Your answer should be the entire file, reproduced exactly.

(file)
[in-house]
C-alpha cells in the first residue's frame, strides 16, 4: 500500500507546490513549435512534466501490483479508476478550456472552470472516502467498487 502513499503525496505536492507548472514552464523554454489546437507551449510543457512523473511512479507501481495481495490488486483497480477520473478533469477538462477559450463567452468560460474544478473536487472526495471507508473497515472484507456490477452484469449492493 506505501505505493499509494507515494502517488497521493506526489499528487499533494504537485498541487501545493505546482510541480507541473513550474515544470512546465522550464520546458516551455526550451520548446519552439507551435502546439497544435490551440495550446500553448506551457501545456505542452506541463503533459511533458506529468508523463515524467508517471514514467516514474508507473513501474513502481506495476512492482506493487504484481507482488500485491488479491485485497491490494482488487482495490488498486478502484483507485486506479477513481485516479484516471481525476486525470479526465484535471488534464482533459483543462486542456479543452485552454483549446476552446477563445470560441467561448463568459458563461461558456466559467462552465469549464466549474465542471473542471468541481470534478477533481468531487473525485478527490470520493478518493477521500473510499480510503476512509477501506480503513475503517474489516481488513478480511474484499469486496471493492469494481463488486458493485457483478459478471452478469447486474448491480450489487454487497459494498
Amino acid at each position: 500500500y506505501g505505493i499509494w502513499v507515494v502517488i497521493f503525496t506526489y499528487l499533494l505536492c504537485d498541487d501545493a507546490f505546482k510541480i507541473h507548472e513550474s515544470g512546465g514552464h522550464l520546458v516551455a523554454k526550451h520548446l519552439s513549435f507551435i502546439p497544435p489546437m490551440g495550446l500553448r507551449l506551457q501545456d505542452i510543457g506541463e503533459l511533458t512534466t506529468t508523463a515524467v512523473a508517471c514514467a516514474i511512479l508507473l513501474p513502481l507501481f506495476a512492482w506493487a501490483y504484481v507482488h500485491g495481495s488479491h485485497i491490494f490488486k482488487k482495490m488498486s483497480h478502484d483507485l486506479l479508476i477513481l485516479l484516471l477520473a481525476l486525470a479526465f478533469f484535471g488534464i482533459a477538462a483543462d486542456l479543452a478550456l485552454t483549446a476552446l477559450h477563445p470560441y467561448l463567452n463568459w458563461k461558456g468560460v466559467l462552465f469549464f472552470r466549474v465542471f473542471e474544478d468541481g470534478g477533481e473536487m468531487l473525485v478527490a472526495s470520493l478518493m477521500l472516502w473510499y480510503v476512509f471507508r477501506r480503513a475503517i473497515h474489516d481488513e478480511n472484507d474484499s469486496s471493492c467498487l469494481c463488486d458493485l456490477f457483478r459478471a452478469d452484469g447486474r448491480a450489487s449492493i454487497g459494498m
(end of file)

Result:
[in-house]
C-alpha cells in the first residue's frame, strides 16, 4: 500500500507546490513549435512534466501490483479508476478550456472552470472516502467498487 502513499503525496505536492507548472514552464523554454489546437507551449510543457512523473511512479507501481495481495490488486483497480477520473478533469477538462477559450463567452468560460474544478473536487472526495471507508473497515472484507456490477452484469449492493 506505501505505493499509494507515494502517488497521493506526489499528487499533494504537485498541487501545493505546482510541480507541473513550474515544470512546465522550464520546458516551455526550451520548446519552439507551435502546439497544435490551440495550446500553448506551457501545456505542452506541463503533459511533458506529468508523463515524467508517471514514467516514474508507473513501474513502481506495476512492482506493487504484481507482488500485491488479491485485497491490494482488487482495490488498486478502484483507485486506479477513481485516479484516471481525476486525470479526465484535471488534464482533459483543462486542456479543452485552454483549446476552446477563445470560441467561448463568459458563461461558456466559467462552465469549464466549474465542471473542471468541481470534478477533481468531487473525485478527490470520493478518493477521500473510499480510503476512509477501506480503513475503517474489516481488513478480511474484499469486496471493492469494481463488486458493485457483478459478471452478469447486474448491480450489487454487497459494498
Amino acid at each position: 500500500y506505501g505505493i499509494w502513499v507515494v502517488i497521493f503525496t506526489y499528487l499533494l505536492c504537485d498541487d501545493a507546490f505546482k510541480i507541473h507548472e513550474s515544470g512546465g514552464h522550464l520546458v516551455a523554454k526550451h520548446l519552439s513549435f507551435i502546439p497544435p489546437m490551440g495550446l500553448r507551449l506551457q501545456d505542452i510543457g506541463e503533459l511533458t512534466t506529468t508523463a515524467v512523473a508517471c514514467a516514474i511512479l508507473l513501474p513502481l507501481f506495476a512492482w506493487a501490483y504484481v507482488h500485491g495481495s488479491h485485497i491490494f490488486k482488487k482495490m488498486s483497480h478502484d483507485l486506479l479508476i477513481l485516479l484516471l477520473a481525476l486525470a479526465f478533469f484535471g488534464i482533459a477538462a483543462d486542456l479543452a478550456l485552454t483549446a476552446l477559450h477563445p470560441y467561448l463567452n463568459w458563461k461558456g468560460v466559467l462552465f469549464f472552470r466549474v465542471f473542471e474544478d468541481g470534478g477533481e473536487m468531487l473525485v478527490a472526495s470520493l478518493m477521500l472516502w473510499y480510503v476512509f471507508r477501506r480503513a475503517i473497515h474489516d481488513e478480511n472484507d474484499s469486496s471493492c467498487l469494481c463488486d458493485l456490477f457483478r459478471a452478469d452484469g447486474r448491480a450489487s449492493i454487497g459494498m